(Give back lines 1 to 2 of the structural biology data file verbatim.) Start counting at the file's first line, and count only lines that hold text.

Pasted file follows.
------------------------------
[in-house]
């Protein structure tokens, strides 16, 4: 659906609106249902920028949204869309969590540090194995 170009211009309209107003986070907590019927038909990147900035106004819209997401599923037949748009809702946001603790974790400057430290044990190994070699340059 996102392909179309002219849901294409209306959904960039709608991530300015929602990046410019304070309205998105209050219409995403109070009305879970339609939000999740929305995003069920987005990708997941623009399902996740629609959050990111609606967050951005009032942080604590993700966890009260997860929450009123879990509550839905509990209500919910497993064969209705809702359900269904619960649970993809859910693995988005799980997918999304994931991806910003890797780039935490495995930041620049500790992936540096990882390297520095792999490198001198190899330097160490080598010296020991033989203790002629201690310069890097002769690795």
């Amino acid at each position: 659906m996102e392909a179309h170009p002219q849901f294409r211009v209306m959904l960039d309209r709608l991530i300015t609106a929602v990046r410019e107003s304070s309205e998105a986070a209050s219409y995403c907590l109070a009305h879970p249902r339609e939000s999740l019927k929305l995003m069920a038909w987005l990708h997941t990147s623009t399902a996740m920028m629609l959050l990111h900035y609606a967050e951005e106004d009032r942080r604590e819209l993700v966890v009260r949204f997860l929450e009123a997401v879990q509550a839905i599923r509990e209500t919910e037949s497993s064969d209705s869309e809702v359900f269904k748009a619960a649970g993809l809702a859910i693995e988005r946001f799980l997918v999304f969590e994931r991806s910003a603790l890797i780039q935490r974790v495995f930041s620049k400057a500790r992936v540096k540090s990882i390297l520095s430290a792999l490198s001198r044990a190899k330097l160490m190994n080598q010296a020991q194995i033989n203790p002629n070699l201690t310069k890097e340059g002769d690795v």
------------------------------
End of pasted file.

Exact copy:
[in-house]
């Protein structure tokens, strides 16, 4: 659906609106249902920028949204869309969590540090194995 170009211009309209107003986070907590019927038909990147900035106004819209997401599923037949748009809702946001603790974790400057430290044990190994070699340059 996102392909179309002219849901294409209306959904960039709608991530300015929602990046410019304070309205998105209050219409995403109070009305879970339609939000999740929305995003069920987005990708997941623009399902996740629609959050990111609606967050951005009032942080604590993700966890009260997860929450009123879990509550839905509990209500919910497993064969209705809702359900269904619960649970993809859910693995988005799980997918999304994931991806910003890797780039935490495995930041620049500790992936540096990882390297520095792999490198001198190899330097160490080598010296020991033989203790002629201690310069890097002769690795």